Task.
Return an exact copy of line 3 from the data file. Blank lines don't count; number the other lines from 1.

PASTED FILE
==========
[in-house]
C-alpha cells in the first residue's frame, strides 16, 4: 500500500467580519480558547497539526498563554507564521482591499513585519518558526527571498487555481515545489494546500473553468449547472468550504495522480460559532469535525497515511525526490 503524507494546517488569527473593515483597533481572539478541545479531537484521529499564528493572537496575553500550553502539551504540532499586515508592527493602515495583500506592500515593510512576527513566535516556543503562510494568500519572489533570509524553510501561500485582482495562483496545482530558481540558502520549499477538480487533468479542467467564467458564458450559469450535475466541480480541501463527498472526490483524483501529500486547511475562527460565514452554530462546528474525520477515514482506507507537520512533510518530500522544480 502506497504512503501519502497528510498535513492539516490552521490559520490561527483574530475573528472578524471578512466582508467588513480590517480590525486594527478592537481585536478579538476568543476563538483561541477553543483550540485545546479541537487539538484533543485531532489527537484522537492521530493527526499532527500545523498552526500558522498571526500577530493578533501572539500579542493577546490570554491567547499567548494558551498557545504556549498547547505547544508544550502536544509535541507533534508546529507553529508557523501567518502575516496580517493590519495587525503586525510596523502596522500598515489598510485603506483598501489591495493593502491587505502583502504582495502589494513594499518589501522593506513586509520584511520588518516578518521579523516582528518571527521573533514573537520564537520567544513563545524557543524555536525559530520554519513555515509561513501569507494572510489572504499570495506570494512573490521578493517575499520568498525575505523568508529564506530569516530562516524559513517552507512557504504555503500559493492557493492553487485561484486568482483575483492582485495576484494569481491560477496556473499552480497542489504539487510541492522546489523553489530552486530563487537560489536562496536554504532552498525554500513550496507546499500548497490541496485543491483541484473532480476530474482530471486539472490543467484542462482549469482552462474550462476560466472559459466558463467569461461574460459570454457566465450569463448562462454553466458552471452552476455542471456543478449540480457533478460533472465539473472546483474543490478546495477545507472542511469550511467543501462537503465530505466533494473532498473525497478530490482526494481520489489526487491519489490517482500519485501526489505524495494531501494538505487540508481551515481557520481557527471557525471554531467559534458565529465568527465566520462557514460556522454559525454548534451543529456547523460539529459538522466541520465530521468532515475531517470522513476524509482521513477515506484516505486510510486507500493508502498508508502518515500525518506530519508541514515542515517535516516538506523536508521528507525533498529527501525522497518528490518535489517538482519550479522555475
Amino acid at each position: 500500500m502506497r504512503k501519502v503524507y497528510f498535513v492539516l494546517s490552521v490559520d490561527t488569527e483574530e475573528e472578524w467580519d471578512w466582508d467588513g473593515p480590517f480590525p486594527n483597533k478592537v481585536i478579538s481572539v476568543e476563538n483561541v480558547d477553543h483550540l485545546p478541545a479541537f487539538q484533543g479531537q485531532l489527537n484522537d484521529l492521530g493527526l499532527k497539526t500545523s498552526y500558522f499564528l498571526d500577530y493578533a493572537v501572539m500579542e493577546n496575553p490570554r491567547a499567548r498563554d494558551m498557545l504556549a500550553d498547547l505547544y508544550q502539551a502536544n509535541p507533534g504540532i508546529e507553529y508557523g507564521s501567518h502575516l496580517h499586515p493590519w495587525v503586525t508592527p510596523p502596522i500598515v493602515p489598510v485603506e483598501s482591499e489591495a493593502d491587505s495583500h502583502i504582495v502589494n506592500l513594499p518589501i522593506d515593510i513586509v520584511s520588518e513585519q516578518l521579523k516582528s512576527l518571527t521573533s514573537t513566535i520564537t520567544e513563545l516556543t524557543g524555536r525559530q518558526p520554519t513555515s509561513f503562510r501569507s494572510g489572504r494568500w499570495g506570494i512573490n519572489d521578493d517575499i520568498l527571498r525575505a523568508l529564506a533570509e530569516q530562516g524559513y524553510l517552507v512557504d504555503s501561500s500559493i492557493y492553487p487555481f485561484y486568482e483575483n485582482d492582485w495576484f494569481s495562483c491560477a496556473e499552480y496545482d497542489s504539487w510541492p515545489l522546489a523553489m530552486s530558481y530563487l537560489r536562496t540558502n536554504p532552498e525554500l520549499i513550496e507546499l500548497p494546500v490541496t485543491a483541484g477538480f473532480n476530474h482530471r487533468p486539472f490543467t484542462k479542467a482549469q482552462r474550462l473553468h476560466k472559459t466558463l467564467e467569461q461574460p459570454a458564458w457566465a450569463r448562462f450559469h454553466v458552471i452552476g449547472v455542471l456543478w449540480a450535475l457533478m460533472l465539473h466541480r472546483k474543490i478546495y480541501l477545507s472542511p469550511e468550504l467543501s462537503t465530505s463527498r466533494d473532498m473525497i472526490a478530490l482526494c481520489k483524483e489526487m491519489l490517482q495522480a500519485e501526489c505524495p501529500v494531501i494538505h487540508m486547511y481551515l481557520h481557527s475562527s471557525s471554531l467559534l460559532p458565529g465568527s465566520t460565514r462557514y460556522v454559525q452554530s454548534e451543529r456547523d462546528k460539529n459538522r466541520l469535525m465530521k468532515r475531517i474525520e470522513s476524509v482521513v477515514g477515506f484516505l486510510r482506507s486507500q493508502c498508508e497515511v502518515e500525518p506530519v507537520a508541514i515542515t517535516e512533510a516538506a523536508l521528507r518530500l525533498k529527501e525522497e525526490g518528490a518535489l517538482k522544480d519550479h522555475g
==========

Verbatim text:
Amino acid at each position: 500500500m502506497r504512503k501519502v503524507y497528510f498535513v492539516l494546517s490552521v490559520d490561527t488569527e483574530e475573528e472578524w467580519d471578512w466582508d467588513g473593515p480590517f480590525p486594527n483597533k478592537v481585536i478579538s481572539v476568543e476563538n483561541v480558547d477553543h483550540l485545546p478541545a479541537f487539538q484533543g479531537q485531532l489527537n484522537d484521529l492521530g493527526l499532527k497539526t500545523s498552526y500558522f499564528l498571526d500577530y493578533a493572537v501572539m500579542e493577546n496575553p490570554r491567547a499567548r498563554d494558551m498557545l504556549a500550553d498547547l505547544y508544550q502539551a502536544n509535541p507533534g504540532i508546529e507553529y508557523g507564521s501567518h502575516l496580517h499586515p493590519w495587525v503586525t508592527p510596523p502596522i500598515v493602515p489598510v485603506e483598501s482591499e489591495a493593502d491587505s495583500h502583502i504582495v502589494n506592500l513594499p518589501i522593506d515593510i513586509v520584511s520588518e513585519q516578518l521579523k516582528s512576527l518571527t521573533s514573537t513566535i520564537t520567544e513563545l516556543t524557543g524555536r525559530q518558526p520554519t513555515s509561513f503562510r501569507s494572510g489572504r494568500w499570495g506570494i512573490n519572489d521578493d517575499i520568498l527571498r525575505a523568508l529564506a533570509e530569516q530562516g524559513y524553510l517552507v512557504d504555503s501561500s500559493i492557493y492553487p487555481f485561484y486568482e483575483n485582482d492582485w495576484f494569481s495562483c491560477a496556473e499552480y496545482d497542489s504539487w510541492p515545489l522546489a523553489m530552486s530558481y530563487l537560489r536562496t540558502n536554504p532552498e525554500l520549499i513550496e507546499l500548497p494546500v490541496t485543491a483541484g477538480f473532480n476530474h482530471r487533468p486539472f490543467t484542462k479542467a482549469q482552462r474550462l473553468h476560466k472559459t466558463l467564467e467569461q461574460p459570454a458564458w457566465a450569463r448562462f450559469h454553466v458552471i452552476g449547472v455542471l456543478w449540480a450535475l457533478m460533472l465539473h466541480r472546483k474543490i478546495y480541501l477545507s472542511p469550511e468550504l467543501s462537503t465530505s463527498r466533494d473532498m473525497i472526490a478530490l482526494c481520489k483524483e489526487m491519489l490517482q495522480a500519485e501526489c505524495p501529500v494531501i494538505h487540508m486547511y481551515l481557520h481557527s475562527s471557525s471554531l467559534l460559532p458565529g465568527s465566520t460565514r462557514y460556522v454559525q452554530s454548534e451543529r456547523d462546528k460539529n459538522r466541520l469535525m465530521k468532515r475531517i474525520e470522513s476524509v482521513v477515514g477515506f484516505l486510510r482506507s486507500q493508502c498508508e497515511v502518515e500525518p506530519v507537520a508541514i515542515t517535516e512533510a516538506a523536508l521528507r518530500l525533498k529527501e525522497e525526490g518528490a518535489l517538482k522544480d519550479h522555475g